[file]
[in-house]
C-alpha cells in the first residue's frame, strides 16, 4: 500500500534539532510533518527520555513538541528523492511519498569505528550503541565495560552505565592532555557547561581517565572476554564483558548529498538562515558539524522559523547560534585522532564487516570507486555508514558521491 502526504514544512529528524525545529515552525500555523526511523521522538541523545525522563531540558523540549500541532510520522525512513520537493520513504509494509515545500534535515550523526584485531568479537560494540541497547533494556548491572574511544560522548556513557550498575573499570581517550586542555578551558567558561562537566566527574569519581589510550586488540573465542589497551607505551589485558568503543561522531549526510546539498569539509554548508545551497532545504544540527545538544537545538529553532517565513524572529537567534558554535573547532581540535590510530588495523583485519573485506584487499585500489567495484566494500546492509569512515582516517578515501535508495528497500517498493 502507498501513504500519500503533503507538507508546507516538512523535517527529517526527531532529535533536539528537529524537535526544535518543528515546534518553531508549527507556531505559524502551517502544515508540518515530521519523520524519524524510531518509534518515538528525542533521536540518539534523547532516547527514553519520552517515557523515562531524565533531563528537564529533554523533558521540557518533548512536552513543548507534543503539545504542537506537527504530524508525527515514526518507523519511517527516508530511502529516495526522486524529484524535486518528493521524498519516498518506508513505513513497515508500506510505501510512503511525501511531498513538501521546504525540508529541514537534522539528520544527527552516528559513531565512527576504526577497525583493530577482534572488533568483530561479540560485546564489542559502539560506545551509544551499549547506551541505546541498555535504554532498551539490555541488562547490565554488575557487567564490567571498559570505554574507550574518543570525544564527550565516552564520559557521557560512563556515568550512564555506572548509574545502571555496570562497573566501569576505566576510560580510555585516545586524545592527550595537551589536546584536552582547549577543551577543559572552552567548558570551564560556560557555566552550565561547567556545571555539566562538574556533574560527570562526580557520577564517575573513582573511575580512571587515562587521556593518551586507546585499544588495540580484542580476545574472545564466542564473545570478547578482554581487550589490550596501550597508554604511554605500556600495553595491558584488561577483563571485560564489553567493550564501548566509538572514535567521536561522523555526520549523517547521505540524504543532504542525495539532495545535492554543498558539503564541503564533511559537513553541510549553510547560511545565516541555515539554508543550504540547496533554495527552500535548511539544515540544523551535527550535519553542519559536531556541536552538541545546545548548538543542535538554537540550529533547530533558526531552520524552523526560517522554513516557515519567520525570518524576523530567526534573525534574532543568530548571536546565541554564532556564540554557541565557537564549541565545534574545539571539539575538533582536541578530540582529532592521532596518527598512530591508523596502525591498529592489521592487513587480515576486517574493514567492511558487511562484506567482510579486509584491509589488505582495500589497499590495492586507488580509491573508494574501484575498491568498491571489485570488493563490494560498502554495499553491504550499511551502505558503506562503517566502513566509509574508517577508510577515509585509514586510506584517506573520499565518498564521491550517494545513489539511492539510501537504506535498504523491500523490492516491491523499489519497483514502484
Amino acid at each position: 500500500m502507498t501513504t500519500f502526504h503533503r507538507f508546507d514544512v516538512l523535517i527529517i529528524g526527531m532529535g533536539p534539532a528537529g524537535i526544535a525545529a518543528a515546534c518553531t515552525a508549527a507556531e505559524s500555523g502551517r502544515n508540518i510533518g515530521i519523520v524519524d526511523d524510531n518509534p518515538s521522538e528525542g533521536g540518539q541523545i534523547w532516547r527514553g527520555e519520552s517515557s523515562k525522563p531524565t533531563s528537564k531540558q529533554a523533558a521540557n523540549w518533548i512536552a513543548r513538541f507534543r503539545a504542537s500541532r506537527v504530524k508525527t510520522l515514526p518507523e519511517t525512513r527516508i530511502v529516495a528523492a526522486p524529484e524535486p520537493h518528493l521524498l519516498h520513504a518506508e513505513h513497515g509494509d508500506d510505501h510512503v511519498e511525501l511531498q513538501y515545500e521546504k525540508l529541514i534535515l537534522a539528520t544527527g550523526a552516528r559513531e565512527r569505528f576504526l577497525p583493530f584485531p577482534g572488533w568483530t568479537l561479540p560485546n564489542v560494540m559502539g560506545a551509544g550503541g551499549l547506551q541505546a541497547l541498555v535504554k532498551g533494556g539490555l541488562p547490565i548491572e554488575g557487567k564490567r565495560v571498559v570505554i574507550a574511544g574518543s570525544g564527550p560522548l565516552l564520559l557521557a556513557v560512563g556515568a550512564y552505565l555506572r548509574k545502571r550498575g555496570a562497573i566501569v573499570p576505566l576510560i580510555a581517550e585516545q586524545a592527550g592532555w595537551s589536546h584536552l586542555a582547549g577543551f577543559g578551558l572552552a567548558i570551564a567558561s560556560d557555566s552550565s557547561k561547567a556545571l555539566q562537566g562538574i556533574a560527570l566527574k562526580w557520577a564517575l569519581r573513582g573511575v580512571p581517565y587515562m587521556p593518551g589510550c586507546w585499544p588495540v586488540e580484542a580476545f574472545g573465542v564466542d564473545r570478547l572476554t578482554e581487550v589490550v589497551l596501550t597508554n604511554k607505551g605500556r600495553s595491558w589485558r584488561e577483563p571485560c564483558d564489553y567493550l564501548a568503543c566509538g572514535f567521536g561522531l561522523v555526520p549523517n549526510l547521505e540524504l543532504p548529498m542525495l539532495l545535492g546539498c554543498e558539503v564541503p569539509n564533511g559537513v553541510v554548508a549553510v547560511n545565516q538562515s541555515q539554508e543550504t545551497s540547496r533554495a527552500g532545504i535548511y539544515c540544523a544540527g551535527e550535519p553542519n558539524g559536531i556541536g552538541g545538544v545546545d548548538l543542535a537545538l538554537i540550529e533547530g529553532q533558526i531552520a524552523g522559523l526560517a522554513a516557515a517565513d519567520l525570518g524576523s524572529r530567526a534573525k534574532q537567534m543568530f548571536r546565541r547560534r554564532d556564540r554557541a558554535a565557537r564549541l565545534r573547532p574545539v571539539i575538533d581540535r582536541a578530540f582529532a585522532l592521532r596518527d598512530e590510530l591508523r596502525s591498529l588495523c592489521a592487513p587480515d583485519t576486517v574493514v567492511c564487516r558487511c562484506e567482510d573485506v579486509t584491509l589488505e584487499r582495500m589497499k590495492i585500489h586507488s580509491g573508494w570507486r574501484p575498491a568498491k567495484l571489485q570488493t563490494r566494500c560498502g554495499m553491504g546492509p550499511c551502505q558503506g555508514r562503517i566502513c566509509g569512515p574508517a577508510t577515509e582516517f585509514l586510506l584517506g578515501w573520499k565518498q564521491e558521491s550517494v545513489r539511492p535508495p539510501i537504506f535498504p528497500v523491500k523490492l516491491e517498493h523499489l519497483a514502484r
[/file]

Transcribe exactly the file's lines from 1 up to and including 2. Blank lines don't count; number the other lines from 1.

[in-house]
C-alpha cells in the first residue's frame, strides 16, 4: 500500500534539532510533518527520555513538541528523492511519498569505528550503541565495560552505565592532555557547561581517565572476554564483558548529498538562515558539524522559523547560534585522532564487516570507486555508514558521491 502526504514544512529528524525545529515552525500555523526511523521522538541523545525522563531540558523540549500541532510520522525512513520537493520513504509494509515545500534535515550523526584485531568479537560494540541497547533494556548491572574511544560522548556513557550498575573499570581517550586542555578551558567558561562537566566527574569519581589510550586488540573465542589497551607505551589485558568503543561522531549526510546539498569539509554548508545551497532545504544540527545538544537545538529553532517565513524572529537567534558554535573547532581540535590510530588495523583485519573485506584487499585500489567495484566494500546492509569512515582516517578515501535508495528497500517498493 502507498501513504500519500503533503507538507508546507516538512523535517527529517526527531532529535533536539528537529524537535526544535518543528515546534518553531508549527507556531505559524502551517502544515508540518515530521519523520524519524524510531518509534518515538528525542533521536540518539534523547532516547527514553519520552517515557523515562531524565533531563528537564529533554523533558521540557518533548512536552513543548507534543503539545504542537506537527504530524508525527515514526518507523519511517527516508530511502529516495526522486524529484524535486518528493521524498519516498518506508513505513513497515508500506510505501510512503511525501511531498513538501521546504525540508529541514537534522539528520544527527552516528559513531565512527576504526577497525583493530577482534572488533568483530561479540560485546564489542559502539560506545551509544551499549547506551541505546541498555535504554532498551539490555541488562547490565554488575557487567564490567571498559570505554574507550574518543570525544564527550565516552564520559557521557560512563556515568550512564555506572548509574545502571555496570562497573566501569576505566576510560580510555585516545586524545592527550595537551589536546584536552582547549577543551577543559572552552567548558570551564560556560557555566552550565561547567556545571555539566562538574556533574560527570562526580557520577564517575573513582573511575580512571587515562587521556593518551586507546585499544588495540580484542580476545574472545564466542564473545570478547578482554581487550589490550596501550597508554604511554605500556600495553595491558584488561577483563571485560564489553567493550564501548566509538572514535567521536561522523555526520549523517547521505540524504543532504542525495539532495545535492554543498558539503564541503564533511559537513553541510549553510547560511545565516541555515539554508543550504540547496533554495527552500535548511539544515540544523551535527550535519553542519559536531556541536552538541545546545548548538543542535538554537540550529533547530533558526531552520524552523526560517522554513516557515519567520525570518524576523530567526534573525534574532543568530548571536546565541554564532556564540554557541565557537564549541565545534574545539571539539575538533582536541578530540582529532592521532596518527598512530591508523596502525591498529592489521592487513587480515576486517574493514567492511558487511562484506567482510579486509584491509589488505582495500589497499590495492586507488580509491573508494574501484575498491568498491571489485570488493563490494560498502554495499553491504550499511551502505558503506562503517566502513566509509574508517577508510577515509585509514586510506584517506573520499565518498564521491550517494545513489539511492539510501537504506535498504523491500523490492516491491523499489519497483514502484